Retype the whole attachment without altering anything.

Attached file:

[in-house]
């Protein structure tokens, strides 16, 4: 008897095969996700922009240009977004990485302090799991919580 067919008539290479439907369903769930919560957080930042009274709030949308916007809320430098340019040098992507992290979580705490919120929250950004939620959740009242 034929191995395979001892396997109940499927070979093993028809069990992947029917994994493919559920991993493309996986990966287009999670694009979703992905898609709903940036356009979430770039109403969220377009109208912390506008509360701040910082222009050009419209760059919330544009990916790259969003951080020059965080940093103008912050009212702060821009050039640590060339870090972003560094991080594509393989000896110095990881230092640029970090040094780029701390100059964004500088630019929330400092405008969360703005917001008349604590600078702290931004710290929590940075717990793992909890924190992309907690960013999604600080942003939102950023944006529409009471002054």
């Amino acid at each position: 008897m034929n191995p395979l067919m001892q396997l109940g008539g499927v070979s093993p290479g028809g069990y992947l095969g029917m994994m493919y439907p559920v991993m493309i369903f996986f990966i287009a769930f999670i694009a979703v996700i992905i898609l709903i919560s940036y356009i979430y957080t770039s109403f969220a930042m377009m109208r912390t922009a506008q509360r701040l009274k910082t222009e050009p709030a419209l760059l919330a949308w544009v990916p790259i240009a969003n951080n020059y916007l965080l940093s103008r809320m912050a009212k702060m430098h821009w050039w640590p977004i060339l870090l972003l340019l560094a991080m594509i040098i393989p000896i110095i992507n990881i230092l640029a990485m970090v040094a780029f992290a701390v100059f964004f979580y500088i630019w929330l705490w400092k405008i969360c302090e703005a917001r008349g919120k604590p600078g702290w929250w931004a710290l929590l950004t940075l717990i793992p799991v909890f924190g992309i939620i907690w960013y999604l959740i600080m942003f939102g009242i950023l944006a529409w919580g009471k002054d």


[in-house]
């Protein structure tokens, strides 16, 4: 008897095969996700922009240009977004990485302090799991919580 067919008539290479439907369903769930919560957080930042009274709030949308916007809320430098340019040098992507992290979580705490919120929250950004939620959740009242 034929191995395979001892396997109940499927070979093993028809069990992947029917994994493919559920991993493309996986990966287009999670694009979703992905898609709903940036356009979430770039109403969220377009109208912390506008509360701040910082222009050009419209760059919330544009990916790259969003951080020059965080940093103008912050009212702060821009050039640590060339870090972003560094991080594509393989000896110095990881230092640029970090040094780029701390100059964004500088630019929330400092405008969360703005917001008349604590600078702290931004710290929590940075717990793992909890924190992309907690960013999604600080942003939102950023944006529409009471002054």
């Amino acid at each position: 008897m034929n191995p395979l067919m001892q396997l109940g008539g499927v070979s093993p290479g028809g069990y992947l095969g029917m994994m493919y439907p559920v991993m493309i369903f996986f990966i287009a769930f999670i694009a979703v996700i992905i898609l709903i919560s940036y356009i979430y957080t770039s109403f969220a930042m377009m109208r912390t922009a506008q509360r701040l009274k910082t222009e050009p709030a419209l760059l919330a949308w544009v990916p790259i240009a969003n951080n020059y916007l965080l940093s103008r809320m912050a009212k702060m430098h821009w050039w640590p977004i060339l870090l972003l340019l560094a991080m594509i040098i393989p000896i110095i992507n990881i230092l640029a990485m970090v040094a780029f992290a701390v100059f964004f979580y500088i630019w929330l705490w400092k405008i969360c302090e703005a917001r008349g919120k604590p600078g702290w929250w931004a710290l929590l950004t940075l717990i793992p799991v909890f924190g992309i939620i907690w960013y999604l959740i600080m942003f939102g009242i950023l944006a529409w919580g009471k002054d």